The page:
Radiant Barrier Insulation
A very inexpensive way to improve the energy efficiency of your home is to have us install R-foil Radiant Barrier Insulation under our stone-coated metal roofing. The labor to install this material during the roof installation is very affordable so most of the cost is just the purchase of the material itself.
How it Works
Heat travels from a warm area to a cool area by a combination of conduction, convection, and radiation. Heat flows by conduction from a hotter location within a material or assembly to a colder location, like the way a spoon placed in a hot cup of coffee conducts heat through its handle to your hand. Heat transfer by convection occurs when a liquid or gas — air, for example — is heated, becomes less dense, and rises. As the liquid or gas cools, it becomes denser and falls. Radiant heat travels in a straight line away from any surface and heats anything solid that absorbs its energy.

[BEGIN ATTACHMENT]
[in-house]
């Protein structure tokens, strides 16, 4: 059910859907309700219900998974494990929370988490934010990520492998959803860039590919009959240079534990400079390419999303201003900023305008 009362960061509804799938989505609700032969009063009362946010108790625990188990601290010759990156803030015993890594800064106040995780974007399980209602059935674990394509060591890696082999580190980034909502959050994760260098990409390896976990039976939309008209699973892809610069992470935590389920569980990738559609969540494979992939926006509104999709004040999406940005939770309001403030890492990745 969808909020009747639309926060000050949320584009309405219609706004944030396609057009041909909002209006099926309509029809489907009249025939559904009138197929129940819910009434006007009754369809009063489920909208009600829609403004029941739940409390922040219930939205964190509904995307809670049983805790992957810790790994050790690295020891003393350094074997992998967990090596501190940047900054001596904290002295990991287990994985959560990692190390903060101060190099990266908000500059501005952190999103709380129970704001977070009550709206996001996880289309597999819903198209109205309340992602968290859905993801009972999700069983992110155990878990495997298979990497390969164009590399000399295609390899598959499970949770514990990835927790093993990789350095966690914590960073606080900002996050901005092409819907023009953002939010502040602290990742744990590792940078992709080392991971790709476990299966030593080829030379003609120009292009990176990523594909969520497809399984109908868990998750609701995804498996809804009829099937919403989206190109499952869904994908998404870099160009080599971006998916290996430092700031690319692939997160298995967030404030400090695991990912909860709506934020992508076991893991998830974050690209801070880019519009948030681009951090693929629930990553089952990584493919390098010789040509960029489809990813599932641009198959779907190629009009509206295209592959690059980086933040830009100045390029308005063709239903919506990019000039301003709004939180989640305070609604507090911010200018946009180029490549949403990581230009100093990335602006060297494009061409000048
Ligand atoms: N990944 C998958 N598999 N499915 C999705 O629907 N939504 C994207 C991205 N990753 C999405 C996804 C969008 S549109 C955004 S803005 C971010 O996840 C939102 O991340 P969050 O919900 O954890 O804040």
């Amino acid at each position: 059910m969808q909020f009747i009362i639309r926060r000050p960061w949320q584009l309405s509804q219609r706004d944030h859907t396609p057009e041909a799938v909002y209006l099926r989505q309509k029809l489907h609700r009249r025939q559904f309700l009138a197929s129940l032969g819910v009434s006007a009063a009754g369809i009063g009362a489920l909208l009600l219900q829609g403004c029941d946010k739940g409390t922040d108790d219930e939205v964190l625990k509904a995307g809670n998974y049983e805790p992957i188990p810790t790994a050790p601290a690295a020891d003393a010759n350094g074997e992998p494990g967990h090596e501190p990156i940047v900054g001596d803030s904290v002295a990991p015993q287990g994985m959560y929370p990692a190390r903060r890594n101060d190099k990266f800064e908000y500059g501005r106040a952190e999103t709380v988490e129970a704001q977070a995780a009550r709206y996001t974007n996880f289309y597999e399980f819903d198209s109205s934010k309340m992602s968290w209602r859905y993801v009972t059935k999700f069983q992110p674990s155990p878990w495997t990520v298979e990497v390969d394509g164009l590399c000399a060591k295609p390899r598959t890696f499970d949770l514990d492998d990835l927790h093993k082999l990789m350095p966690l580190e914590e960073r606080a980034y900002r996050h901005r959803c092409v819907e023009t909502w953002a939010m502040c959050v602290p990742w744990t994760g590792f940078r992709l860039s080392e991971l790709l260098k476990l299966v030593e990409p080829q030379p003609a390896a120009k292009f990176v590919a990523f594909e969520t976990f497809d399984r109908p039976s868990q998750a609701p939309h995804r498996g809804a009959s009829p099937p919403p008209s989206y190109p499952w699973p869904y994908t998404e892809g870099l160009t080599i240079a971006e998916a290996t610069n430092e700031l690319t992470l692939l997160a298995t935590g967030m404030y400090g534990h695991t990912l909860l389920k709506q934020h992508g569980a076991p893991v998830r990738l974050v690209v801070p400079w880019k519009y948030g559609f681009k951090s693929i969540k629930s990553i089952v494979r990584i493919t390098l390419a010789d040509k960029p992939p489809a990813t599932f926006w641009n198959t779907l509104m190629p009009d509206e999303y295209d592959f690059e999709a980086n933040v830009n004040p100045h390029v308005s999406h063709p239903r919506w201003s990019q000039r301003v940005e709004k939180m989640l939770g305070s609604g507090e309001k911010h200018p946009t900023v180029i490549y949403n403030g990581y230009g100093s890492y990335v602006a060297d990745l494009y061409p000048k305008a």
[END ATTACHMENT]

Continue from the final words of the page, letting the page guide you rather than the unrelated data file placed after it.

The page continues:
When the sun heats a roof, it’s primarily the sun’s radiant energy that makes the roof hot. Much of this heat travels by conduction through the roofing materials to the attic side of the roof. The hot roof material then radiates its gained heat energy onto the cooler attic surfaces, including the air ducts and the attic floor. A radiant barrier reduces the radiant heat transfer from the underside of the roof to the other surfaces in the attic.
For our customers with newer homes, R-foil is generally not necessary because todays building codes require R-38 to R-50 attic insulation and adding reflective insulation will not improve the energy efficiency of the home enough to justify the additional cost. However, our customers with older homes, homes having ice dam problems, and homes with cathedral ceilings see a substantial improvement both for summertime heat gain and winter time heat loss.
Ask myself or Bruce about R-foil and we can include it as an option on your proposal!